Folk-Lore/Volume 29/An Anglesey Superstition: Modes of Protection from Evil Spirits

Folk-Lore. Volume 29
Number 2 (June). Collectanea:

An Anglesey Superstition: Modes of Protection from Evil Spirits

An Anglesey Superstition: Modes of Protection from Evil Spirits.

For the following note the Editor is indebted to Sir James Frazer.

Twenty-five years ago an old man in one of the parishes of Anglesey invariably bore or rather wore a sickle over his neck—in the fields, and on the road, wherever he went. He was rather reticent as to the reason why he wore it, but he clearly gave his questioner to understand that it was a protection against evil spirits. This custom is known in Welsh as "gwisgo'r gorthrwm," which literally means "wearing the oppression." Gorthrwm=gor, an intensifying affix = super, and trwm = heavy, so that the phrase perhaps would be more correctly rendered "wearing the overweight." It is not easy to see the connection between the practice and the idea either of overweight or oppression; still, that was the phrase in common use.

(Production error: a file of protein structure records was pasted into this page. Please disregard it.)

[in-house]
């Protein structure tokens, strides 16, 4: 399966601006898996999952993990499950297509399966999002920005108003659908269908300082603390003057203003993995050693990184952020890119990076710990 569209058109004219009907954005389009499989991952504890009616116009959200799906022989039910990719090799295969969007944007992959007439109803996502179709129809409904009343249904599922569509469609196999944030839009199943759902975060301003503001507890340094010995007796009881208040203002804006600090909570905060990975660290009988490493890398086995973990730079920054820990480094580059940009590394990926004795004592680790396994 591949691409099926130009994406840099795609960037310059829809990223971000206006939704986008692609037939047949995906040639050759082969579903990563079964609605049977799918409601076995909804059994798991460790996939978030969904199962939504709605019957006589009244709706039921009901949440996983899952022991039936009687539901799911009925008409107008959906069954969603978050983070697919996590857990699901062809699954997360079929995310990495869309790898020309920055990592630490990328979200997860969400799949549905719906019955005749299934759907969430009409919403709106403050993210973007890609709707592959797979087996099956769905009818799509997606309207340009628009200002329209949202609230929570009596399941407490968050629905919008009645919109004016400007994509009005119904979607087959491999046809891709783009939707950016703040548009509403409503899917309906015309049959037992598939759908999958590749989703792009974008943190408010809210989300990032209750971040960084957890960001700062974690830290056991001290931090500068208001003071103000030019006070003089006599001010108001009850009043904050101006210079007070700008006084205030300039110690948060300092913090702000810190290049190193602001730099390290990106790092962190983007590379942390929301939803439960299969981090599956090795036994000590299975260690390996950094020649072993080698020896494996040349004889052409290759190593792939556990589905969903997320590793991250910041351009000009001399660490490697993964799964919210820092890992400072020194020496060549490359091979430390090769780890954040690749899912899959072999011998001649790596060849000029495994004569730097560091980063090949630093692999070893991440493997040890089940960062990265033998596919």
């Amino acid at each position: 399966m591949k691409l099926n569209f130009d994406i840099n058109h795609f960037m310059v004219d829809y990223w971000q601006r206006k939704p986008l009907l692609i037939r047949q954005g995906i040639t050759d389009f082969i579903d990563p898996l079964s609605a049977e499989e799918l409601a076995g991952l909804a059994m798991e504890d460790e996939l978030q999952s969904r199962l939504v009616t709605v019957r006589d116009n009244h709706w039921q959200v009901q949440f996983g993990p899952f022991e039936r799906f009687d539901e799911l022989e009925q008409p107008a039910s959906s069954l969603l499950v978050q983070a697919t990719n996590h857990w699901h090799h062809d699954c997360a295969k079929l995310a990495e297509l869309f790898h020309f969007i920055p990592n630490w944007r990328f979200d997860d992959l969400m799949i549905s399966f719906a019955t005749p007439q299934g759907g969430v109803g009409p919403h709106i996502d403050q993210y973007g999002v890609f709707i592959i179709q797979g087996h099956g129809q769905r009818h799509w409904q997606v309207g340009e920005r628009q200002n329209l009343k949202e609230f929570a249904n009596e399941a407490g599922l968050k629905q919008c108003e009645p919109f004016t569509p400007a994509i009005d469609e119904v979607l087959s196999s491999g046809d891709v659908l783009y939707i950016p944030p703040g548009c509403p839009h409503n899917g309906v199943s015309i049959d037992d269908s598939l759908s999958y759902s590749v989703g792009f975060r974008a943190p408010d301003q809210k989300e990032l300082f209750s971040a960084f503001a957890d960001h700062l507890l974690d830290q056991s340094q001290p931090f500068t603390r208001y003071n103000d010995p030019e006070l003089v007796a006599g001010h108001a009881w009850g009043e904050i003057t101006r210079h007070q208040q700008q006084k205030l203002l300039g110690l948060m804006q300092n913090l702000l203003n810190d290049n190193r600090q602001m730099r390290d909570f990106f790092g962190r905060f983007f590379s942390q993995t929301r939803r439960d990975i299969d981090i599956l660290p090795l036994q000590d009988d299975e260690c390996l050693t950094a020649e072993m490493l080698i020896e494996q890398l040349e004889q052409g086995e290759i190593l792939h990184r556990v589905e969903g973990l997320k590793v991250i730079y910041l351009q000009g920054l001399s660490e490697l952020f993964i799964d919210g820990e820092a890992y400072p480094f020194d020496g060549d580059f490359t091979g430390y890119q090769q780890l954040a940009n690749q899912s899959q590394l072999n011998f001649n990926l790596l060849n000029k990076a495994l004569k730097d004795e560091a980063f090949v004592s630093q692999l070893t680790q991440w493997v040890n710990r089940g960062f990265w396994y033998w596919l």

For a similar reason, that is, protection from evil spirits during the hours of the night, it was and is a custom to place two scythes archwise over the entrance-side of the wainscot bed found in many of the older cottages of Anglesey. It is difficult to find evidence of the existence of this practice to-day as the old people no doubt feel that it is contrary to their prevailing religious belief and will not confess their faith in the efficacy of a "pagan" rite which they are yet loth to abandon.